Left atrium­-bi­cuspid (mitral) valve-Left ventri­cle­-aortic semilunar valve-­aor­ta-to the body-vena cavas-­right atrium
Isovol­umetric contra­cti­on/­rel­axation
isovol­umetric Contra­ction~ All 4 valves are closed. Atria relax; ventricles contract (0.3 seconds) Isovol­umetric Relaxation~ All 4 valves are closed. Occurs in early diastole. Ventricles relax. Backflow of blood in aorta and pulmonary trunk closes semilunar valves. Quiescent period (0.4 seconds)
Ventri­cular Filling
Takes places mid-to­-late diastole. Atrial contra­ction (0.1 seconds). AV valves are open. 80% of blood passively flows into ventri­cles. Remaining 20% delivered with atrial systole. Heart blood pressure is low as blood enters atria and flows into ventri­cles.
Develo­pment aspects of the heart
Fetal heart structures that bypass pulmonary circul­ation. Forman Ovale~ connects the two atria. After birth this closes and becomes the Fossa Ovalis. Ductus Arteriosus~ connects pulmonary trunk and the aorta. After birth this closes and becomes the Ligamentum Ateriosum
Cardiac Output Equation
CO= SV (Stroke Volume) X HR (Heart Rate) If HR or SV goes up so does CO; same is true for going down
Stroke Volume Equation
SV= EDV (End Diastolic Volume) - ESV (End Systolic Volume) EDV~ amount of blood collected in a ventricle during diastole (120ml) ESV~ amount of blood remaining in a ventricle after contra­ction (50ml) Average Stroke Volume~ 70ml
Norepi­nep­hrine
Sympat­hetic neuron activation releases Norepi­nep­hrine
Acetyl­choline
Parasy­mpa­thetic fibers in the vagus nerves release Acetyl­choline. If vagus nerves are cut= inc HR by ~ 25 bpm (THIS IS CALLED VAGAL TONE)
Congestive Heart Failure (CHF)
The heart is a "­double pump" and each side can initially fail indepe­ndently of the other. LEFT SIDE~ Pulmonary conges­tion~ blood backing up into the lungs > pulmonary edema. Can lead to suffoc­ation. RIGHT SIDE~ Peripheral Conges­tion~ blood backs up at the tissue level > edema in the extrem­ities. Can lead to tissue hypoxia.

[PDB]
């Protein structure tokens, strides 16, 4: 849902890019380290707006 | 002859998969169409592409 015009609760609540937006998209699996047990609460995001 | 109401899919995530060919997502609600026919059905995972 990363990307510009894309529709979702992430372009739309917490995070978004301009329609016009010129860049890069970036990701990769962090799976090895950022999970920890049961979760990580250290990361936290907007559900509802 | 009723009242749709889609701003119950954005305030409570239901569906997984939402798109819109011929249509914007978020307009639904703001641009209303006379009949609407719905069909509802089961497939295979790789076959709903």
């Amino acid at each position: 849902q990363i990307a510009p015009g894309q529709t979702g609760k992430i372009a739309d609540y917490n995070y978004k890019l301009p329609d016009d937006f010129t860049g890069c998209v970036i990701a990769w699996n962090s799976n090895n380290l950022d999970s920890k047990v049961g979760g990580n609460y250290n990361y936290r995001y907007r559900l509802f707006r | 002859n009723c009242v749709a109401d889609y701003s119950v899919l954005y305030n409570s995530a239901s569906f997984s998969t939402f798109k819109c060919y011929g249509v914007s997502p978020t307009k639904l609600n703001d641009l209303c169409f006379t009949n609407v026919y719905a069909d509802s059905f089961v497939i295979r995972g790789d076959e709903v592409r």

Commotio Cordis
Often lethal disruption of heart rhythm that occurs as a result of a blow to the area directly over the heart, at a critical time during the cycle of a heart beat causing cardiac arrest. It is a form a ventri­cular fibril­lation, not mechanical damage to the heart muscle or surrou­nding organs, and not the result of heart disease.
Normal blood pressure in Pulmonary Trunk
24/8 mmHg
 

Blood Vessels

Arteri­es/­Art­erioles
Always carry blood away from the heart; oxygenated except for pulmonary circul­ation and umbilical vessels of fetus. ARTERIOLES~Smallest arteries; lead to capillary beds. Control blood flow into capillary beds via sympat­hetic nervous system vasoco­nst­riction (increased release of norepi­nep­hrine) and vasodi­lation (decreased release of norepi­nep­hrine)
Veins/­Venules
Always carry blood toward the heart; deoxyg­enated except in pulmonary circul­ation and umbilical vessel of fetus
Veins
Special adapta­tions to ensure return blood: Large-­dia­meter lumens: offer little resistance to blood flow Valves prevent backflow of blood Varicose veins and hemorr­hoids are the result of incomp­etent valves (valve failure).
Capill­aries
Contact tissue cells and directly serve cellular needs. Smallest blood vessels (micro­sco­pic). Walls consisting of thin tunica intima, one cell thickness. Diameter only allows a single RBC to pass at a time. Function: exchanges of gases, nutrients, and metabolic wastes between tissue and blood.
Neurot­ran­smitter released by Sympat­hetic and Parasy­mpa­thetic
Sympat­hetic~ NE-Nor­epi­nep­hrine Parasy­mpa­thetic~ACH-A­cet­ylc­holine
Antidi­uretic Hormone (ADH) effects of blood pressure
released when BP falls very low causes intense vasoco­nst­riction >> inc BP Also stimulates kidneys to conserve water
Mean Arterial Pressure (MAP) Equation
pressure that propels blood through tissues. MAP=Di­ast­olic+ Pulse Pressure/3 (Example BP of 110/70 MAP=70­+11­0-70/3)
Renin-­ang­iot­ensin and effects of Angiot­ensin II and Aldost­erone
Renin-­ang­iot­ensin has a major effect on the cardio­vas­cular system. Renin is an enzyme, although some sources identify it as a hormone. Renin converts the plasma protein angiot­ens­inogen which is produced by the liver, into its active form angiot­ensin I. angiot­ensin I circulates in the blood and is then converted into angiot­ensin II in the lungs. Angiot­ensin II is a powerful vasoco­nst­rictor, greatly increasing blood pressure. It also stimulates the release of ADH and aldost­erone. (Angio­tensin II~ released in low renal prefusion (decreased BP). Kidney are stimulated to release of renin which generates angiot­ensin II. Initially creates vasoco­nst­riction (short term)>­>inc BP. Long term >> stimulates aldost­erone and ADH release>>inc blood volume­>>inc BP)
Blood pressure Equation
BP= CO (Cardiac Output) X PR (Perip­heral resist­ance)

Blood Pressure Chart

Blood Comp